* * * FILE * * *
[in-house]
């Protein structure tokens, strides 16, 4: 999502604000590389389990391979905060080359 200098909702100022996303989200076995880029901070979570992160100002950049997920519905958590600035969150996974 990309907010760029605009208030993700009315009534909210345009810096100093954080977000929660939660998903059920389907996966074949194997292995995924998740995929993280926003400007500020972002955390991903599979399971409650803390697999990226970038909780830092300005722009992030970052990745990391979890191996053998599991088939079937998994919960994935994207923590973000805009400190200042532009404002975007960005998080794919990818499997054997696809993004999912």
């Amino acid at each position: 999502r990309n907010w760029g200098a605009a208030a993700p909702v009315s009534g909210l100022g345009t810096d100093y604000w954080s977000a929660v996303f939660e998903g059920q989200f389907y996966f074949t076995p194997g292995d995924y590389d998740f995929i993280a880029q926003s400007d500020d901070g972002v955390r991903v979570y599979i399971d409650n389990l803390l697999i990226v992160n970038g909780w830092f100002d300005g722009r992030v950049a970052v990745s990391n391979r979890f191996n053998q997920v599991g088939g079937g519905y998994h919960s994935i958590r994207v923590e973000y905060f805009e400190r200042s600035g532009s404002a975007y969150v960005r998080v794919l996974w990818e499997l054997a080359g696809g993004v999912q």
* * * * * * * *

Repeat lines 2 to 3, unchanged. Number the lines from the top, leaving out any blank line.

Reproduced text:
């Protein structure tokens, strides 16, 4: 999502604000590389389990391979905060080359 200098909702100022996303989200076995880029901070979570992160100002950049997920519905958590600035969150996974 990309907010760029605009208030993700009315009534909210345009810096100093954080977000929660939660998903059920389907996966074949194997292995995924998740995929993280926003400007500020972002955390991903599979399971409650803390697999990226970038909780830092300005722009992030970052990745990391979890191996053998599991088939079937998994919960994935994207923590973000805009400190200042532009404002975007960005998080794919990818499997054997696809993004999912």
């Amino acid at each position: 999502r990309n907010w760029g200098a605009a208030a993700p909702v009315s009534g909210l100022g345009t810096d100093y604000w954080s977000a929660v996303f939660e998903g059920q989200f389907y996966f074949t076995p194997g292995d995924y590389d998740f995929i993280a880029q926003s400007d500020d901070g972002v955390r991903v979570y599979i399971d409650n389990l803390l697999i990226v992160n970038g909780w830092f100002d300005g722009r992030v950049a970052v990745s990391n391979r979890f191996n053998q997920v599991g088939g079937g519905y998994h919960s994935i958590r994207v923590e973000y905060f805009e400190r200042s600035g532009s404002a975007y969150v960005r998080v794919l996974w990818e499997l054997a080359g696809g993004v999912q």